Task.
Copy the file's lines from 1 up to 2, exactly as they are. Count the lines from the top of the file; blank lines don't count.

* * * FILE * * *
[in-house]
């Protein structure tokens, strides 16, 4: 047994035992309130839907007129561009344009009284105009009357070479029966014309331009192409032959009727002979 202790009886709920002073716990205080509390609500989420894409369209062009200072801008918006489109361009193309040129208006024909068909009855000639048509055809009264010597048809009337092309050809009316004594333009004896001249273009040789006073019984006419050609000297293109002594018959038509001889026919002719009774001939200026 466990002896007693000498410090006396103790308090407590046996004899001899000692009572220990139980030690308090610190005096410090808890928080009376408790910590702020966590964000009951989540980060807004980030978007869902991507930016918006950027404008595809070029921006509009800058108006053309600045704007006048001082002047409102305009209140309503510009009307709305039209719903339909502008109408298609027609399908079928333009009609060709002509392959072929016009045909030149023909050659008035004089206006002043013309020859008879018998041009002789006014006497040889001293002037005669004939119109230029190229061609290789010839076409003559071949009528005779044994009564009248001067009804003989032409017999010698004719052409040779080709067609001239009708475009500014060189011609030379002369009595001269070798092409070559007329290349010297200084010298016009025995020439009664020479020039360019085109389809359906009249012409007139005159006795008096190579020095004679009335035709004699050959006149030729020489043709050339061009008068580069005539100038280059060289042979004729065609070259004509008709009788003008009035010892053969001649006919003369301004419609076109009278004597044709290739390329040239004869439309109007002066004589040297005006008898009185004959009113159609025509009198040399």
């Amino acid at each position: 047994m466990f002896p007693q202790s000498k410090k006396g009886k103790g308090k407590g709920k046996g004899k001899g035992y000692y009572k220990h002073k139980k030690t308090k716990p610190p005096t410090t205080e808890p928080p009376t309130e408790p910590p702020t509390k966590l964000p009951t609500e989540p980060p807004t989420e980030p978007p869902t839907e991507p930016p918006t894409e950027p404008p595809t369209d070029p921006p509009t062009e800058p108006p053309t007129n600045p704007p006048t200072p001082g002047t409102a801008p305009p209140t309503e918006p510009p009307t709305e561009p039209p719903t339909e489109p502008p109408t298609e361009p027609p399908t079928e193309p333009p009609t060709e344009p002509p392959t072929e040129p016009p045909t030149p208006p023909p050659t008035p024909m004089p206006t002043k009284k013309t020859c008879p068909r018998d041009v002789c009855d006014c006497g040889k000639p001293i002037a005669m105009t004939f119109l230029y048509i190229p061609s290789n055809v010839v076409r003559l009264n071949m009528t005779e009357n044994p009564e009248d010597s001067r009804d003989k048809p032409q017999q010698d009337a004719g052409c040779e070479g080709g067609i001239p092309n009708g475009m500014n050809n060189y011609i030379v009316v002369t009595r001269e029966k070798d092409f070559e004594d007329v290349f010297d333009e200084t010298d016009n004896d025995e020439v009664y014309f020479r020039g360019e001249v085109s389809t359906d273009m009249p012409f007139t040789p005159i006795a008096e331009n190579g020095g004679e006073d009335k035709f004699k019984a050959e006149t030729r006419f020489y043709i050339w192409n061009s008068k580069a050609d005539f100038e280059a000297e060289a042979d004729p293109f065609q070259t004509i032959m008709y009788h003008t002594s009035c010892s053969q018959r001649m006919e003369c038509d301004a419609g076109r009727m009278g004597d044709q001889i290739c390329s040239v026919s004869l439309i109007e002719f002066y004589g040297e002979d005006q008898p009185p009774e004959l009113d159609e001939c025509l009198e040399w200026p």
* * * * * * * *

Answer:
[in-house]
């Protein structure tokens, strides 16, 4: 047994035992309130839907007129561009344009009284105009009357070479029966014309331009192409032959009727002979 202790009886709920002073716990205080509390609500989420894409369209062009200072801008918006489109361009193309040129208006024909068909009855000639048509055809009264010597048809009337092309050809009316004594333009004896001249273009040789006073019984006419050609000297293109002594018959038509001889026919002719009774001939200026 466990002896007693000498410090006396103790308090407590046996004899001899000692009572220990139980030690308090610190005096410090808890928080009376408790910590702020966590964000009951989540980060807004980030978007869902991507930016918006950027404008595809070029921006509009800058108006053309600045704007006048001082002047409102305009209140309503510009009307709305039209719903339909502008109408298609027609399908079928333009009609060709002509392959072929016009045909030149023909050659008035004089206006002043013309020859008879018998041009002789006014006497040889001293002037005669004939119109230029190229061609290789010839076409003559071949009528005779044994009564009248001067009804003989032409017999010698004719052409040779080709067609001239009708475009500014060189011609030379002369009595001269070798092409070559007329290349010297200084010298016009025995020439009664020479020039360019085109389809359906009249012409007139005159006795008096190579020095004679009335035709004699050959006149030729020489043709050339061009008068580069005539100038280059060289042979004729065609070259004509008709009788003008009035010892053969001649006919003369301004419609076109009278004597044709290739390329040239004869439309109007002066004589040297005006008898009185004959009113159609025509009198040399």